In Dumbo, Casey Jr. is the little engine that could, full of resolve and determination despite its small stature humble nature. Similarly, The film Dumbo itself is the little movie that could, a pure and undisputed classic of Disney animation that is in many ways still overshadowed by its immediate predecessors--Snow White, Pinocchio and Fantasia.
Though less epic in both scope and length, Dumbo remains an often visually stunning film with an emotional depth both remarkable and sincere. Clocking in at a mere 63 minutes, it makes everyone of those minutes count. Disney historian John Grant very succinctly pinpointed the film's appeal and historical significance when he noted, "Dumbo was cheap and brilliant. This was essentially because of its artistry. Dumbo may not have had the richness of a Snow White, a Pinocchio or a Bambi, but what it did have was a simple and emotive story well told."
Despite its richly deserved reputation among critics and historians, Dumbo remains a second tier Disney title, at least as far as the company's marketing gurus have been concerned. It has never earned a prestigious Platinum or Diamond designation in regard to its DVD releases, an honor that still eludes it in its just released high definition Blu-ray set. Dumbo is instead a veteran of "Anniversary" marketing; 60th and 65th standard DVD editions were released in 2001 and 2006 respectively, while the new Blu-ray carries a 70th Anniversary branding. Yet, despite not getting the high end Diamond treatment, this new home entertainment incarnation is commendable for not just its new high definition resolution but some rather new and notable bonus features.
The set recycles some content from the previous DVD editions, most notably the Celebrating Dumbo featurette and two Silly Symphonies cartoon shorts, Elmer Elephant and The Flying Mouse. New content is minimal but quite significant. Taking Flight: The Making of Dumbo is an exceptionally well realized short documentary that serves to entertain and inform even the most knowledgeable and seasoned Disney enthusiasts. I was very happy to see two of my favorite fellow Disney historians, F. Paul Anderson and Didier Ghez among the assembled talking heads. The feature is especially notable for sensitively addressing and ultimately dispelling the racially-based controversy that has long been associated with the depiction of the crow characters. Also new are two recently discovered deleted scenes, "The Mouse's Tale" and "Are You a Man or a Mouse?" The former is an especially charming sequence where Timothy explains the origins of the elephant-mouse dynamic. Less impressive is The Magic of Dumbo: A Ride of Passage, a very quick and overly sentimental look at Disneyland's Dumbo the Flying Elephant attraction.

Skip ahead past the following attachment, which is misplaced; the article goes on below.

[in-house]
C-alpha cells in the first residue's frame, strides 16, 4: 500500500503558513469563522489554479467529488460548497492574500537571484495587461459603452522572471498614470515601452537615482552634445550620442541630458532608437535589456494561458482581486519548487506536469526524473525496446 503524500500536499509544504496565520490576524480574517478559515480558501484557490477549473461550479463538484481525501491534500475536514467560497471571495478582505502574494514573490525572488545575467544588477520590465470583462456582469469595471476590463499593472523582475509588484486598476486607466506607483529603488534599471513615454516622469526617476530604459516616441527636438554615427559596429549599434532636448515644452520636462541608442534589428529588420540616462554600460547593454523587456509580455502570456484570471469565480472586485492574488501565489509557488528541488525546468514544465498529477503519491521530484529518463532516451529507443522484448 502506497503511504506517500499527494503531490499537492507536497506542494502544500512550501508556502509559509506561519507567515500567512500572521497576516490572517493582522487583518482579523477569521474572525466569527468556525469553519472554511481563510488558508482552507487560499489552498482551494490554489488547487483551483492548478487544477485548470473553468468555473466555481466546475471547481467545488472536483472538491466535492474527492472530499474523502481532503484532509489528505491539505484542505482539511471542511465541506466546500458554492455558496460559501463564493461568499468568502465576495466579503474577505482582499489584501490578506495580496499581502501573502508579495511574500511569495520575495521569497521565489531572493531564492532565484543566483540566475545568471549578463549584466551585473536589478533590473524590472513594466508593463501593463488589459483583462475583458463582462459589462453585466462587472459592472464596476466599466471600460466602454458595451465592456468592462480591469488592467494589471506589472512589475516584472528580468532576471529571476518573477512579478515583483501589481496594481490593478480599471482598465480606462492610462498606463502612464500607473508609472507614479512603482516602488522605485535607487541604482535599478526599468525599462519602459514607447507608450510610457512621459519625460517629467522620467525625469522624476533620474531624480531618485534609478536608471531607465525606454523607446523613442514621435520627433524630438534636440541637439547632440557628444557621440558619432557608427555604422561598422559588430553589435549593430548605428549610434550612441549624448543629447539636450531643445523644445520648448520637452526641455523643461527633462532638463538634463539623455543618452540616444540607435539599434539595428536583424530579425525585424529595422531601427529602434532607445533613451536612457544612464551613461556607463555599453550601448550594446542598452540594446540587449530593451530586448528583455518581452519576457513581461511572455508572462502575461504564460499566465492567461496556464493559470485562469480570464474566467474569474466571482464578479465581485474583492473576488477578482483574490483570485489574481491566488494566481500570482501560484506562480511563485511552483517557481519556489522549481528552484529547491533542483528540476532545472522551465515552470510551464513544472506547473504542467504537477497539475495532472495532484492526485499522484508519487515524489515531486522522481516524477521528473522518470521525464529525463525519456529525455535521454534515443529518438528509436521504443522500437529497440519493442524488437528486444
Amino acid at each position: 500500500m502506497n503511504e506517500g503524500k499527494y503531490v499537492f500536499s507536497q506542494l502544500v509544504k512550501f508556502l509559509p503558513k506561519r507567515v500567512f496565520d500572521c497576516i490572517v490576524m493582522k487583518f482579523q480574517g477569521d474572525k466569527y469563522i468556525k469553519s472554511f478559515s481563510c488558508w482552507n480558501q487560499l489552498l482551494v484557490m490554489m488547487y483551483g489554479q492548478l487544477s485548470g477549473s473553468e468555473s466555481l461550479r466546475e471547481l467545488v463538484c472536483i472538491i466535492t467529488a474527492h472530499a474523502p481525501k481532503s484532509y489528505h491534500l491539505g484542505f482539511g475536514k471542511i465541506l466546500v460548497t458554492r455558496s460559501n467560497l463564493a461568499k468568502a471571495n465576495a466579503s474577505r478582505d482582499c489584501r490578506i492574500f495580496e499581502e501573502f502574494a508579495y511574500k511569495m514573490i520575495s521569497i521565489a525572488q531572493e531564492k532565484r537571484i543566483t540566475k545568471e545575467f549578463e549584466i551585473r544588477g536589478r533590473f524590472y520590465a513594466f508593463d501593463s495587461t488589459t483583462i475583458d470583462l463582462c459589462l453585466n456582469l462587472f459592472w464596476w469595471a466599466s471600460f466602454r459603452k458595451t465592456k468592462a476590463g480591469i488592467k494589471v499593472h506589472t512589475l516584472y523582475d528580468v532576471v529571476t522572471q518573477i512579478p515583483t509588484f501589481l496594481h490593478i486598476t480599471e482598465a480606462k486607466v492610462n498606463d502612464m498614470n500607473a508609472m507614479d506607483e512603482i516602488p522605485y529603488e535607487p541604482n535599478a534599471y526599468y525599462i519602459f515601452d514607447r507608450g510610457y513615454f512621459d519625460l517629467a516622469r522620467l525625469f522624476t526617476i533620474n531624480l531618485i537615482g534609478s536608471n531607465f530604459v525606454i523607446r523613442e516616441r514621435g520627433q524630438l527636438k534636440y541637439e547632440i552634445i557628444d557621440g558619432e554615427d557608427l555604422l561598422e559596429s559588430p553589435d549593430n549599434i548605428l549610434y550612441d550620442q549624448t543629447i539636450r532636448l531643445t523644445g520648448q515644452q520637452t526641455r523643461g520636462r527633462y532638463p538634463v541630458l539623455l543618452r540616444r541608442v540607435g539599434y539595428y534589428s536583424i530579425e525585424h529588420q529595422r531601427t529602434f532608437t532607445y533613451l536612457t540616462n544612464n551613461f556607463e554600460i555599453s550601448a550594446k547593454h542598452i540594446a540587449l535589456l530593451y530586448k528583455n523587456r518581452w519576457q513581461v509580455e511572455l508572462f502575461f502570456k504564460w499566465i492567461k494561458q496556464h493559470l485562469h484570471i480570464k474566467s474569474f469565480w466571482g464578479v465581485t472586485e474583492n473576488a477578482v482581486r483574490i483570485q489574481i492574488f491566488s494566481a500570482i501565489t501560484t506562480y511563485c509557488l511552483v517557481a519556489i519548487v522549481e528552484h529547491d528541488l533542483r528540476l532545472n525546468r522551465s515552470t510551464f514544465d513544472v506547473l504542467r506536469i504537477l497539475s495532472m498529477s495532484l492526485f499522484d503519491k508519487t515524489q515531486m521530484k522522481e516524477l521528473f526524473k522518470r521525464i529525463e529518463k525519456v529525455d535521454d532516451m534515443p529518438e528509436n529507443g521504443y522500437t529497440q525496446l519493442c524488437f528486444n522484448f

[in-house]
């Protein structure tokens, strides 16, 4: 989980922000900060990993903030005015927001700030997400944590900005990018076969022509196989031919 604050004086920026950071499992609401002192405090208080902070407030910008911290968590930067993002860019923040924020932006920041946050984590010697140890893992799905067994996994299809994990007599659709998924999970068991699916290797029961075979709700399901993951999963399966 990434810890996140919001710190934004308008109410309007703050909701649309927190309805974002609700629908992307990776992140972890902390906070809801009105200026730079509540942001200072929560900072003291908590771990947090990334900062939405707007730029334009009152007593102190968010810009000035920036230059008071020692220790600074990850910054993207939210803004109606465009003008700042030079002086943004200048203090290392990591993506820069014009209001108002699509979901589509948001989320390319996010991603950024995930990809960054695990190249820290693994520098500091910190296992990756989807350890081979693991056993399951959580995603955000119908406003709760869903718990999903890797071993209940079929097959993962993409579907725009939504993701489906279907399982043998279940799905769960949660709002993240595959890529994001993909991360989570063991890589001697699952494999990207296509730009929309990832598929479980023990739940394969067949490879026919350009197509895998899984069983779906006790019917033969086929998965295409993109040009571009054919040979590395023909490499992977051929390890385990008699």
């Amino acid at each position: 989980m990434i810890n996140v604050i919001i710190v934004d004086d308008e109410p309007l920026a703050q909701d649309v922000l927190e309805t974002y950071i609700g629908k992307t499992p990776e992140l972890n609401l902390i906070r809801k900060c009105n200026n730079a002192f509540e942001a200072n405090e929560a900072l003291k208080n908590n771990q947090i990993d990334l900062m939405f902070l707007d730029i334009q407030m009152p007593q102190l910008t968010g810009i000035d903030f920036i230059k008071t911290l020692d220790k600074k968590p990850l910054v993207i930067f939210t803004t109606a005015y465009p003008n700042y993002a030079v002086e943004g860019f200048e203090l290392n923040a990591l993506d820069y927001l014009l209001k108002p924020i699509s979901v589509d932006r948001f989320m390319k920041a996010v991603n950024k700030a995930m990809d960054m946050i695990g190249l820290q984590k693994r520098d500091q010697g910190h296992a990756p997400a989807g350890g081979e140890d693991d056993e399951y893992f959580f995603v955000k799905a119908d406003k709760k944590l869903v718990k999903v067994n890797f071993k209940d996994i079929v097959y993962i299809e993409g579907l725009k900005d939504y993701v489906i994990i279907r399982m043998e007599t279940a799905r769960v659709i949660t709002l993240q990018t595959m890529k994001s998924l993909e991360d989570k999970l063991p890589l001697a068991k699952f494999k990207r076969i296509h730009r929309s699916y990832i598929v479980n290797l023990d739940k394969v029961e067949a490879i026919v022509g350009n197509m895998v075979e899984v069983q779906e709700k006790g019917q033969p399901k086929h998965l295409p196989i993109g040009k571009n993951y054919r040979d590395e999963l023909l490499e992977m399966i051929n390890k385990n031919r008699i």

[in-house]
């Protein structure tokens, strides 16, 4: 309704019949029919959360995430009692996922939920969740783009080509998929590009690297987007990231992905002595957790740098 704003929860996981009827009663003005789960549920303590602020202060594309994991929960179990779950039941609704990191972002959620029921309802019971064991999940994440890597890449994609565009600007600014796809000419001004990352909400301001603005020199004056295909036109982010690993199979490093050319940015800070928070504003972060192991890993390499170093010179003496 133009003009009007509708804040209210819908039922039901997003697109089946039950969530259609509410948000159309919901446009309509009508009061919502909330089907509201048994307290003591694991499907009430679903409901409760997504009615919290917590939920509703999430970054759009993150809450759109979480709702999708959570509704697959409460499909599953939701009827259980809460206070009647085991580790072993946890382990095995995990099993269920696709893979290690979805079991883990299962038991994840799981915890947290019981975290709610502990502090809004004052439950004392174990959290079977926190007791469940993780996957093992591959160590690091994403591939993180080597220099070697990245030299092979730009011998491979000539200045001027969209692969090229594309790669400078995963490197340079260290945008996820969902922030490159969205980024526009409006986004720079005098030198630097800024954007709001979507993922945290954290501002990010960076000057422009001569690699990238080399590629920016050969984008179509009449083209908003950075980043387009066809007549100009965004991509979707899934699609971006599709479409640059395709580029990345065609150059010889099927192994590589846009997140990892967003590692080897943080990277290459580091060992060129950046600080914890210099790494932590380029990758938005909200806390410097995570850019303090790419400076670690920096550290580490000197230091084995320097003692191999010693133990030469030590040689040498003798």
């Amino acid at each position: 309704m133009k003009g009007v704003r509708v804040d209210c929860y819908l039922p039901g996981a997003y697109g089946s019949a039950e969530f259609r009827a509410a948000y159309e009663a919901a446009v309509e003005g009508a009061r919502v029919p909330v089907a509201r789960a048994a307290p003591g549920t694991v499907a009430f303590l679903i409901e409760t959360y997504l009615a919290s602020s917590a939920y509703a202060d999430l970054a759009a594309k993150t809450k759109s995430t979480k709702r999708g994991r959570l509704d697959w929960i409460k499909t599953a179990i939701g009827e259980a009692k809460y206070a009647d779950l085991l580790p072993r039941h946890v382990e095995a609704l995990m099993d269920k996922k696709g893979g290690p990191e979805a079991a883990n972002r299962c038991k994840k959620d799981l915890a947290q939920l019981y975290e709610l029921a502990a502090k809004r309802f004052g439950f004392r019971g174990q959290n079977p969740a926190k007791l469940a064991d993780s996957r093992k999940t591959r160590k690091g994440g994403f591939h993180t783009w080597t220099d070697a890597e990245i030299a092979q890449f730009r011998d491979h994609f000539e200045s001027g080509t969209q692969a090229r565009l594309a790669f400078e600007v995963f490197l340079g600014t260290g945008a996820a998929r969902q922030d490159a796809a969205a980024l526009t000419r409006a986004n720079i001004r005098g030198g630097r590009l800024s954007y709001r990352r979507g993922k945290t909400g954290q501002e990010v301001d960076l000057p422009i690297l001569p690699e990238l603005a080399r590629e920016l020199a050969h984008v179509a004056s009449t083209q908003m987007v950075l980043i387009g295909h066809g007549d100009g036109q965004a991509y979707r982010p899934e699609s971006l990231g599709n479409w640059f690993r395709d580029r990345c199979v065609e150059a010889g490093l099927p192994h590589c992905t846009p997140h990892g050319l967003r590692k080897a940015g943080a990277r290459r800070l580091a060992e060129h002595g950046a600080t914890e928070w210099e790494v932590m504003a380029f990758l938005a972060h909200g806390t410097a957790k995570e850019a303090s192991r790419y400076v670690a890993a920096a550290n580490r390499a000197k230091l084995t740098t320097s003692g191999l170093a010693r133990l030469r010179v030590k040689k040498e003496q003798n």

Though it certainly deserves better, Dumbo is generally well served in this newest "Anniversary" Blu-ray/DVD edition. A must for the high definition collector and an upgrade of sorts from the prior DVD releases.